Sea breach

Definitions

  • Webster's Revised Unabridged Dictionary
    • Sea breach A breaking or overflow of a bank or a dike by the sea.
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Usage

In literature:

Asher continued on the sea shore, and abode in his breaches.
"The King James Bible"
In several unsuccessful attempts the boats were beat back by the breach of the sea upon the rock.
"Records of a Family of Engineers" by Robert Louis Stevenson
The round-house was built very strong, to support the breaching of the seas.
"Kidnapped" by Robert Louis Stevenson
It was as though a sea, breaking against a stone wall, had found some breach through which to pour its waters.
"For the Term of His Natural Life" by Marcus Clarke
The shore is in general a flat sandy beach, the sea at present making no breach upon it.
"The Logbooks of the Lady Nelson" by Ida Lee
It rained, blew tremendously, and the sea was making constant breaches over us.
"Ned Myers" by James Fenimore Cooper
But the send of the sea was bound to breach her to again.
"Dutch Courage and Other Stories" by Jack London
The vessel broached to, lying broadside on the reef, the waves making a complete breach over her, and leaving her at the merciless sea.
"Golden Days for Boys and Girls, Vol. XIII, Nov. 28, 1891" by Various
Farther out to sea lay a third vessel, with a great, black breach forward on the port side.
"Atlantis" by Gerhart Hauptmann
But the send of the sea was bound to breach her to again.
"Stories of Ships and the Sea" by Jack London
Asher continued on the sea shore, And abode in his breaches.
"Notable Women of Olden Time" by Anonymous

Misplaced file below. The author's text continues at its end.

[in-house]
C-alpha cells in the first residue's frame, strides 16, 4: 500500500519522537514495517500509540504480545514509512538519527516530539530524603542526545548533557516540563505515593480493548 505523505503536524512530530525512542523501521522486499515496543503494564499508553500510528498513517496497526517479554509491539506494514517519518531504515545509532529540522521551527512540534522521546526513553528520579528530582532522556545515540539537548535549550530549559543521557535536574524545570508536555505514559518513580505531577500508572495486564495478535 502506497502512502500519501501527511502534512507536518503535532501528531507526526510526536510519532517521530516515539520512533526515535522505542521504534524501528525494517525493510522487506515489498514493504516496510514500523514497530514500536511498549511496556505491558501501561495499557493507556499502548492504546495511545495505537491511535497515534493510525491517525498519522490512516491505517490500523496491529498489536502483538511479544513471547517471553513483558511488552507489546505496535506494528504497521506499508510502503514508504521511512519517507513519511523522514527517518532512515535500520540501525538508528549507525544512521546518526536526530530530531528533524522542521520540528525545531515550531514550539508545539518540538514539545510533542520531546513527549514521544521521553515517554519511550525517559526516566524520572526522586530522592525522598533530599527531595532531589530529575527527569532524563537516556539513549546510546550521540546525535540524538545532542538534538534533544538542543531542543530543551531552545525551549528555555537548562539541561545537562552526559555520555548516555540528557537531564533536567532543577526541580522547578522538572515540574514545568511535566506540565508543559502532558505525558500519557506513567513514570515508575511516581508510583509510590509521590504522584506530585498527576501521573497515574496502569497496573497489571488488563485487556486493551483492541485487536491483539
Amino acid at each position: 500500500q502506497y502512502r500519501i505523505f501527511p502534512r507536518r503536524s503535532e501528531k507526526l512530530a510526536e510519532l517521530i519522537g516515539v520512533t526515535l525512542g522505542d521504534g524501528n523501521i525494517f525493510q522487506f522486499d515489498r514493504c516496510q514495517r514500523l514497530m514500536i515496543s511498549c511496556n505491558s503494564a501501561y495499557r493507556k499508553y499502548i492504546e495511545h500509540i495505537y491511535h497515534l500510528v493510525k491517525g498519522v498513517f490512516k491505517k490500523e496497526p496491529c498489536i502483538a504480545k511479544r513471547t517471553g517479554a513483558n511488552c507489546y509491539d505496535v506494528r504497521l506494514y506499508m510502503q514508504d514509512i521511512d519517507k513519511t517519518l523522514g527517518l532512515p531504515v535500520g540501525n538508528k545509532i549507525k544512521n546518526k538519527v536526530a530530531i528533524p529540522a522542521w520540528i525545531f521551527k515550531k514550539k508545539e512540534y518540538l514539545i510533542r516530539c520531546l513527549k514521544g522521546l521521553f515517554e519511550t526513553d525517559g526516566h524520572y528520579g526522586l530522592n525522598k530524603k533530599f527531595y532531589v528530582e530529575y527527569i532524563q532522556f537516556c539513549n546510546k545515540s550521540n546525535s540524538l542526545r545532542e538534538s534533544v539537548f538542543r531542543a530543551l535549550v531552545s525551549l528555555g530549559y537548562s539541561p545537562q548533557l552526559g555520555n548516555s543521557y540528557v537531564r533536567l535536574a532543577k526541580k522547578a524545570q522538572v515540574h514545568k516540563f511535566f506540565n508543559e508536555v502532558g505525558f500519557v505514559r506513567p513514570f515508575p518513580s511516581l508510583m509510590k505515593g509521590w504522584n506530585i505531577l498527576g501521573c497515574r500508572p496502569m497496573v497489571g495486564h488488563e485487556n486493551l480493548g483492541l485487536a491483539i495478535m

Look to mun, how her do roll, and look how the sea do breach her!
"The Cruise of the Nonsuch Buccaneer" by Harry Collingwood
Meantime the sea had made a breach over the afterpart of the ship, carrying away portions of the bulwarks.
"The Three Midshipmen" by W.H.G. Kingston
We could see the brig about a hundred fathoms off on the rocks, the sea making a fearful breach over her.
"A Yacht Voyage Round England" by W.H.G. Kingston
An old term for a breach in a sea-bank.
"The Sailor's Word-Book" by William Henry Smyth
The round-house was built very strong, to support the breaching of the seas.
"The Works of Robert Louis Stevenson - Swanston Edition Vol. 10 (of 25)" by Robert Louis Stevenson
The sea was using the first breakwater as an engine for making a breach in the second.
"Toilers of the Sea" by Victor Hugo
Horsey, sea breaches at, 484.
"Norfolk Annals A Chronological Record of Remarkable Events in the Nineteeth Century, Vol. 2" by Charles Mackie
It dropped from the glassy height, and Wade saw it sink into a breach of the sea.
"Kentucky in American Letters, v. 2 of 2" by John Wilson Townsend
The sea was making a complete breach over her, and the after part appeared breaking up.
"Kidnapping in the Pacific" by W.H.G. Kingston
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In poetry:

Whence comes this breach? How to explain
Why with the sea its song sonorous
The soul declines to sing in chorus?
Why does the thinking reed complain?
"How Tuneful Is The Voice Of Sea" by Fyodor Ivanovich Tyutchev

In news:

Spurn Point was reshaped by the sea every year and sometimes breached by it in places.
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